Prince Burhan-ud-Din of Chitral and the Indian National Army

Prince Burhan-ud-Din of Chitral was born in about 1915 and died five years ago of a blunderbuss wound in his own home in Delamuth, Chitral.

He was by far the most famous Chitrali as a result of his service in the Indian National Army during World War II.

I have been hearing stories about this for years but just now have finally seen it is writing. The incident is described in "The Forgotten Army" by Peter Ward Fay, pages 454 to 498.

Prince Burhan-ud-Din was the brother of the Ruler of Chitral. In 1944, he was one of three IOC's of the Indian National Army. The Indian National Army was formed from Indian soldiers who were fighting for the British against the Japanese. They were captured by the Japanese and taken to Singapore. They were given a choice: Join the workers who were building the Death Railway including the Bridge Over the River Kwai, or take up arms and fight against the British on the side of the Japanese.

Prince Burhan-ud-Din became one of the commanders of the group who opted not to build the Bridge Over the River Kwai.

When Rangoon fell to the British on May 3, 1945, Prince Burhan-ud-Din was captured the same day and placed under arrest. He was charged with a wartime atrocity. Many men under his command had often left their posts to go into Rangoon in search of women, often not to return for several days. Prince Burhan-ud-Din, a deeply religious man, was offended by this practice, so he had five of his soldiers rounded up in Rangoon, brought back, and flogged as deserters. One of them, whose name was Joga Singh, died during the flogging. When the British captured the Indian National Army they were naturally anxious to put some of their leaders on trial. Prince Burhan-ud-Din was tried, convicted and sentenced to seven years in prison in 1946. Three other members of the Indian National Army were also convicted but they received lesser sentences.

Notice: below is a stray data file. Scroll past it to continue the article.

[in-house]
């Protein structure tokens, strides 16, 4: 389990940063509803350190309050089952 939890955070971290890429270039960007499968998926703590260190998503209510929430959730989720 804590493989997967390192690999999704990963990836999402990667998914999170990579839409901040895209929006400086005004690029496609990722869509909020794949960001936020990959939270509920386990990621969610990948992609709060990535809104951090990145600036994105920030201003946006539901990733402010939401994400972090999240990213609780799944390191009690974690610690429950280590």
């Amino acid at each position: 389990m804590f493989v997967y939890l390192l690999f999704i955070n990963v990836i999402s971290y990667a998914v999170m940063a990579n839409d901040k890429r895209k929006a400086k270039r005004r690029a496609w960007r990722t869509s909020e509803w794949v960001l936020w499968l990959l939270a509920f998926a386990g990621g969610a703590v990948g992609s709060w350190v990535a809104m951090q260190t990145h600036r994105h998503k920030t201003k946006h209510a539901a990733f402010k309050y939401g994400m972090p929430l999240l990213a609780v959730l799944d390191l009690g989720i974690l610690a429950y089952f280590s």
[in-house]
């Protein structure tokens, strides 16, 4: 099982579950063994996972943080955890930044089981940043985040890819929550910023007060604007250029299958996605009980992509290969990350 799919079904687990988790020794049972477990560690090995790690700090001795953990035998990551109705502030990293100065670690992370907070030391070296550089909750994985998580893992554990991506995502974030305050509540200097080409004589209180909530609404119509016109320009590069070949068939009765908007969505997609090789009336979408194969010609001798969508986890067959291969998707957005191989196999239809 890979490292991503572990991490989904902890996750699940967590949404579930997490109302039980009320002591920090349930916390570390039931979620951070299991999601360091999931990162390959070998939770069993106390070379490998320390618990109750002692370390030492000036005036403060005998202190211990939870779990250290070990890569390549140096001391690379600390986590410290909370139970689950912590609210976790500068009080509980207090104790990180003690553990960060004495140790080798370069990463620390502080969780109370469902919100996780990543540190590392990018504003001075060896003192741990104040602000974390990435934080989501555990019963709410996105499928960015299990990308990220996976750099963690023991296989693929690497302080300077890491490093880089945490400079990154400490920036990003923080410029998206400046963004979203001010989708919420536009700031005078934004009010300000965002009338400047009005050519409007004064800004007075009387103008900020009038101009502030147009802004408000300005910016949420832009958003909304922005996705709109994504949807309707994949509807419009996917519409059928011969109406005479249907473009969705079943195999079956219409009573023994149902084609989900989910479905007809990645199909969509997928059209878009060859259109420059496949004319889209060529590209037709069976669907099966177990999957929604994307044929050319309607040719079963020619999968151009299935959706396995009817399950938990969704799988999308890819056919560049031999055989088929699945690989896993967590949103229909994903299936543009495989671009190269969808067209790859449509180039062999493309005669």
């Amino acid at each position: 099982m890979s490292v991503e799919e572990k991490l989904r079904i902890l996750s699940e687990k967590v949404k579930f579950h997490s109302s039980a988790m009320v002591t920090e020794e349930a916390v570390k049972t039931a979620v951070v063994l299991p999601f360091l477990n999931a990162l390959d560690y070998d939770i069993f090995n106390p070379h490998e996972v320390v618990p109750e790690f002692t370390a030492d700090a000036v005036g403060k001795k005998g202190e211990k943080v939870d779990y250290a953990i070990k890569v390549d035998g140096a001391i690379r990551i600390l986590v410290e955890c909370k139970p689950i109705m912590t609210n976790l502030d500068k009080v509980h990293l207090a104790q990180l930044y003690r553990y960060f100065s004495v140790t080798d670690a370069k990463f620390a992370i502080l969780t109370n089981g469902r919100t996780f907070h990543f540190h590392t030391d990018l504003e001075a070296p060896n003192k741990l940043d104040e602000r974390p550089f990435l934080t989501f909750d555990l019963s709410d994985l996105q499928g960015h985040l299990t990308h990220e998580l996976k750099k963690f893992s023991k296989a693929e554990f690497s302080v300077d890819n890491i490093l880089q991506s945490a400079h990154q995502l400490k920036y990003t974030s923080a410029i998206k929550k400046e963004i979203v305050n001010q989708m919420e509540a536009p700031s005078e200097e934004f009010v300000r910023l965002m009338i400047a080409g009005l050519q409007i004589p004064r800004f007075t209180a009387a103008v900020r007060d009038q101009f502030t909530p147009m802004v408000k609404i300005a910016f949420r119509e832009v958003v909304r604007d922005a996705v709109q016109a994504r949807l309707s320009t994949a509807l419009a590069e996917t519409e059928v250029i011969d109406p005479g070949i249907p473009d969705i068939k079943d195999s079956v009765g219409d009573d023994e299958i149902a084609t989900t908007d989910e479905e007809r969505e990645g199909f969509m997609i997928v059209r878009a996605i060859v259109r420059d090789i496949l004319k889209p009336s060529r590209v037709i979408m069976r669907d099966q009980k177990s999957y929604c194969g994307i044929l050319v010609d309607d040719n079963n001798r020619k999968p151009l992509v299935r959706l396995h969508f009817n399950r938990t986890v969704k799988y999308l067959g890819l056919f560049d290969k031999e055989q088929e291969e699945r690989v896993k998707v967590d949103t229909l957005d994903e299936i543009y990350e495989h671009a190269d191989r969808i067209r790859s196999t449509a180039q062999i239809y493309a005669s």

However, in 1947, India got its independence from England. Burhan-ud-Din and the others were let out of jail and he became a national hero.

I knew him well. Dignitaries coming to Chitral often wanted to meet "The Prince". Although there were one hundred princes of Chitral, when someone spoke of "The Prince" it was known that he was speaking of Prince Burhan-ud-Din.

In 1984, I was in Japan and I read in the Japan Times that Prince Burhan-ud-Din was coming to Japan. I found out that he was staying at the New Otani Hotel, considered the finest hotel in Japan, so I went there and saw him walking through the hotel lobby surrounded by a crush of Japanese dignitaries. I managed to get into the same elevator with him and with all these Japanese officials but I did not say anything.

Through all the crowd in the elevator, I was surprised when he said "There is Ismail Sloan."

The Prince invited me to his hotel room, introduced me to the others and told me to my surprise that this was his first visit to Japan.

However, Prince Burhan-ud-Din was not universally popular in Chitral. When a riot broke out in Chitral in 1982, he was nearly killed by the rioters. Even the circumstances of his death in 1996 are controversial. There is no agreement whether the gunshot wound which killed him in 1997 was an accident, self-inflicted or if somebody shot him.

Unlike most other princes of Chitral, Burhan-ud-Din had only one wife and only one son. His son died at an early age and Prince Burhan-ud-Din was survived only by a beautiful grand-daughter who I met by accident in Mastuj in 1981

Ismail Sloan

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